By MICHELE F. MIHALJEVICH
FORT WAYNE, Ind. — Farmers and residents living along or near old U.S. Highway 24 in Ohio and Indiana will see several benefits from the opening of an improved roadway between Fort Wayne and Toledo, according to an official with the Ohio Department of Transportation (ODOT).
The final portion of the Fort to Port project, designed to connect Fort Wayne with the Port of Toledo via a four-lane divided highway, opened after a ribbon-cutting ceremony Nov. 14 near Fort Wayne. The project straightened, widened and realigned about 75 miles of U.S. 24 between the cities.
“This will take major traffic off the existing route and allow farmers to move their machinery from farm to farm without having to compete with trucks,” said Kirk Slusher, deputy director of ODOT’s District 1.
“This will be so much safer than the existing route. In the long term, it will enable them to more easily move their product from community to community, to grain elevators and to other cities. Transportation is the key to be able to move product.”
Indiana Gov. Mitch Daniels attended the ribbon-cutting, as did officials from both states.
The Indiana section of the project – 11.2 miles – cost $93 million, about $29 million under estimate, Daniels said. The project also opened a couple of weeks ahead of the Dec. 1 estimated completion date. The Ohio portion of Fort to Port cost more than $400 million, ODOT officials have said. Construction started in Indiana in 2008 and in Ohio in 2006.
The improved U.S. 24 will provide safer and faster travel from the Midwest in several directions, said Will Wingfield, a spokesman for the Indiana Department of Transportation.
“It opens up a whole corridor to Toledo, Detroit and into Canada,” he explained. “It also provides convenient access to the Northeastern seaboard. It provides access to Indianapolis, Lafayette and going even further west and southwest, to St. Louis, Texas, Arizona and New Mexico. For farmers in this area, being able to get their goods to these growth markets and international markets will be huge.”
Indiana’s portion was paid for by money from Major Moves, funded by the lease of the state’s toll road to the Indiana Toll Road Concession Co. The lease, which went into effect in June 2006, provides nearly $4 billion in proceeds and runs for 75 years. Federal and state money paid for the Ohio section of the project.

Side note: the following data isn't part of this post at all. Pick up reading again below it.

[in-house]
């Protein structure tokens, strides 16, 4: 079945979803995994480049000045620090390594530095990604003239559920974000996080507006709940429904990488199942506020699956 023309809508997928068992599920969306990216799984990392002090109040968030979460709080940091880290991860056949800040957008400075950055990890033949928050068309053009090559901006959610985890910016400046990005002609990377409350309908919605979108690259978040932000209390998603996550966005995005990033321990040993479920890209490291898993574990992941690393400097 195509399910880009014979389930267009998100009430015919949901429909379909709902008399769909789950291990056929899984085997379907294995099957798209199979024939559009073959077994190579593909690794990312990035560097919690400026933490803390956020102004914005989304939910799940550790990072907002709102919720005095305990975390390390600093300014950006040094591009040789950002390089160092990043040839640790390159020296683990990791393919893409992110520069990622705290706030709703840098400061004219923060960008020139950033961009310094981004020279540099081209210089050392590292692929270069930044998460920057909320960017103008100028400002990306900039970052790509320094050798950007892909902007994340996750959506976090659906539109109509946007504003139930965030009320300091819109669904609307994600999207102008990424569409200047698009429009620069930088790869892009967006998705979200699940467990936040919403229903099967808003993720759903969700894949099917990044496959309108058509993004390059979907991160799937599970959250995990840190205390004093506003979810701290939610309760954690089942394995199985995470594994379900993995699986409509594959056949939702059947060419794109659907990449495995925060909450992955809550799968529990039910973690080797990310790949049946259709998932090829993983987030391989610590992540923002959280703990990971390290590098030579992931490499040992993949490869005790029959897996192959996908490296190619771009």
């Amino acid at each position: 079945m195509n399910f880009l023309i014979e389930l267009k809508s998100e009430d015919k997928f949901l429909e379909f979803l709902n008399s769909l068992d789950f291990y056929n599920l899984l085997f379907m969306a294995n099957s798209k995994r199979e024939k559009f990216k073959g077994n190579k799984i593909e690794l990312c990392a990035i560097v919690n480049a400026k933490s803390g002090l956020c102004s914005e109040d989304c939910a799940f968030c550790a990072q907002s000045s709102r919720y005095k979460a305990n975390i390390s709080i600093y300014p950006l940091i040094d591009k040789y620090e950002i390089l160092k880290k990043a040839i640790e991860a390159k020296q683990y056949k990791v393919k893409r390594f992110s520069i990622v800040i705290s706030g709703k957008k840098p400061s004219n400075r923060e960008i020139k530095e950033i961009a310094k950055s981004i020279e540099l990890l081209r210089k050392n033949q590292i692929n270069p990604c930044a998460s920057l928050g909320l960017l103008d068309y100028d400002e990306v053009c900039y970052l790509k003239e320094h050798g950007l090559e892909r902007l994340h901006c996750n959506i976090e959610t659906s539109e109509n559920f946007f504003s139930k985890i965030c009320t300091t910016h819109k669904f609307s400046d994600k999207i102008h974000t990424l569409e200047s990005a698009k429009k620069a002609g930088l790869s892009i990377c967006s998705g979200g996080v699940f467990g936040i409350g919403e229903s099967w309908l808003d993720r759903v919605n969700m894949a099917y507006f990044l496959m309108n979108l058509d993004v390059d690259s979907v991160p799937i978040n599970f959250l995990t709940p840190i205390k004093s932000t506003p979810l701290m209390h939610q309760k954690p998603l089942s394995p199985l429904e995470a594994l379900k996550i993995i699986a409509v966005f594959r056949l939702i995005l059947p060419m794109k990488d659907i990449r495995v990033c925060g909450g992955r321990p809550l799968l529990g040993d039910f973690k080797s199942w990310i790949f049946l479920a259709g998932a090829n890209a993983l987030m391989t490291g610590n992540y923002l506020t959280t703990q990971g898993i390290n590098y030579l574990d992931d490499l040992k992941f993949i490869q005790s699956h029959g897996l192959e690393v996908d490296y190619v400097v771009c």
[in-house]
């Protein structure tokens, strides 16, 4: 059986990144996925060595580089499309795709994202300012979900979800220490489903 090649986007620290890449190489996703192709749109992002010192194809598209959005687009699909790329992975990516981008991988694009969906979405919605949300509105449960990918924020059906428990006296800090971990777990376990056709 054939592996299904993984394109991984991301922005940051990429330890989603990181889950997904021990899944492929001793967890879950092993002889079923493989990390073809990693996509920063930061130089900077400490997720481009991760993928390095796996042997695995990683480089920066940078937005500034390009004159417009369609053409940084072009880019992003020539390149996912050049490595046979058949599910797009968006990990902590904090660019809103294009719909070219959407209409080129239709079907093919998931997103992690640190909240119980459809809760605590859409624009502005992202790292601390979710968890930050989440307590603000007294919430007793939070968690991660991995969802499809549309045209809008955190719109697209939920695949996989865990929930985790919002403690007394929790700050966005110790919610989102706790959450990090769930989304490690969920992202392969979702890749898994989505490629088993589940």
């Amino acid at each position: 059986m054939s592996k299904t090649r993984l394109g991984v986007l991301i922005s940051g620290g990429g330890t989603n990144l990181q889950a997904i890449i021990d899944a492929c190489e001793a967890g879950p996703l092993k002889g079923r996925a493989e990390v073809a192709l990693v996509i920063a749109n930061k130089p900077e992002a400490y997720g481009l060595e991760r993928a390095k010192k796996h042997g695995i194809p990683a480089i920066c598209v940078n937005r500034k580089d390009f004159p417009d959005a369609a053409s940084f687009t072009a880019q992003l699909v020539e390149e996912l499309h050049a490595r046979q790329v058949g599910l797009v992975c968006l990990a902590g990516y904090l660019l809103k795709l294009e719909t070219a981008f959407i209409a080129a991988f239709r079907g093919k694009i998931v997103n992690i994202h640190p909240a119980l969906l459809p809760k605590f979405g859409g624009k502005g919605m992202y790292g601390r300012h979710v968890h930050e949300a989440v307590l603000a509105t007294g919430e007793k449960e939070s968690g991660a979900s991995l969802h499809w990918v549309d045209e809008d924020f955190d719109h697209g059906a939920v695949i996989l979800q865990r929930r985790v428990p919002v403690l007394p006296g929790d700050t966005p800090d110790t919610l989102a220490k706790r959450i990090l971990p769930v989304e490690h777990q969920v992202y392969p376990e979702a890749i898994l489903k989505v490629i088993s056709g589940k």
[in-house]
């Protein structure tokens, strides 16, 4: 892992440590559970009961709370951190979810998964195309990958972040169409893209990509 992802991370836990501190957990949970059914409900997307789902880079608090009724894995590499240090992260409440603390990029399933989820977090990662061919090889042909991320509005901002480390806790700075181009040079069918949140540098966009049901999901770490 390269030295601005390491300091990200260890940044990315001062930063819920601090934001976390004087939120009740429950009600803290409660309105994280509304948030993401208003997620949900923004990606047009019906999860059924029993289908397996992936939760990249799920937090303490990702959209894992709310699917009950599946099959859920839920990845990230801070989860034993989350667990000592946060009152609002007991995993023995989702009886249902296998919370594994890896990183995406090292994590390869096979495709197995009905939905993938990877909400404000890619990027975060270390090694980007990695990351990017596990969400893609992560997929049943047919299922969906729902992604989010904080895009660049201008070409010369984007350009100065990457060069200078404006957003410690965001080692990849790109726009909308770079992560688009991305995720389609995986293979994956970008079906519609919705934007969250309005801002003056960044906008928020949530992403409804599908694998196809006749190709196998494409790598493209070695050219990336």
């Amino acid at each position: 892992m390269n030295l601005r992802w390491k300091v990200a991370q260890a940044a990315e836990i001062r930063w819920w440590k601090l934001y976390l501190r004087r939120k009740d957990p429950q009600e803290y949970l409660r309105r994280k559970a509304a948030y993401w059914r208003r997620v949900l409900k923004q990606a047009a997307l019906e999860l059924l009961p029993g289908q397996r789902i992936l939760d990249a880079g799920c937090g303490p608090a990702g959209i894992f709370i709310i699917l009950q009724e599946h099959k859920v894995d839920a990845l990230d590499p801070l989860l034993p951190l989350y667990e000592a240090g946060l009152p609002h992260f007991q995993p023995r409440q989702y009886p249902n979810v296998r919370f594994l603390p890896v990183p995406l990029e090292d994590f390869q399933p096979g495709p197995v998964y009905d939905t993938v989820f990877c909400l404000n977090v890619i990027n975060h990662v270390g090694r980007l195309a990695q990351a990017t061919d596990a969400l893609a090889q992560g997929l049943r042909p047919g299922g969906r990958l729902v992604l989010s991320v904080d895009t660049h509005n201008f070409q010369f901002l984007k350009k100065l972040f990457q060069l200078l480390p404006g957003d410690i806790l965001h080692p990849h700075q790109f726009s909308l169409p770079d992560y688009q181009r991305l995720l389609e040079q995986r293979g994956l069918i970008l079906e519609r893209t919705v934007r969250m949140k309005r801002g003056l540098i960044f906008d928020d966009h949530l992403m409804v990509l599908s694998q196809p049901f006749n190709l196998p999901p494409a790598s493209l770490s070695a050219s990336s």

After he took office in 2005, Daniels introduced Major Moves as his plan to finance needed construction and repairs on the state’s roadways.
“We want to be a state of prosperity,” he said. “(I wondered), how do we rebuild our infrastructure, which is such a magnet for new jobs. We are the crossroads of America. If there’s any state that needs a superior transportation network, it’s Indiana.”
The process of replacing the dangerous old U.S. 24 with a safer divided highway wasn’t easy, said Indiana state Sen. David Long (R-16th).
“Had it not been for Major Moves, we would not have built this road, period,” he noted. “If anybody had said we’d be here, 10 years ago, dedicating this road, we’d have been laughed off the stage. (The governor) came up with a proposal that was beyond bold. It was outrageous. It was creative. It was unheard of.”
By the end of 2015, more than $11 billion will be invested in Major Moves projects in the state, Long said. Projects expected to be completed or under way by then include 65 new or reconstructed interchanges, 87 roadways and more than 6,300 miles of highway resurfacing.
Construction on another Indiana project, the Hoosier Heartland Corridor, is expected to be completed next year. The corridor will connect Lafayette to Fort Wayne, a 99-mile route, with a four-lane divided highway. U.S. 24 from Logansport to Fort Wayne has been widened in stages over the years, and 36 miles of Indiana 25 are being rebuilt or realigned in two sections.
The road from Interstate 65 to U.S. 421 at Delphi opened last month. The section from U.S. 421 to U.S. 24 at Logansport will open in 2013.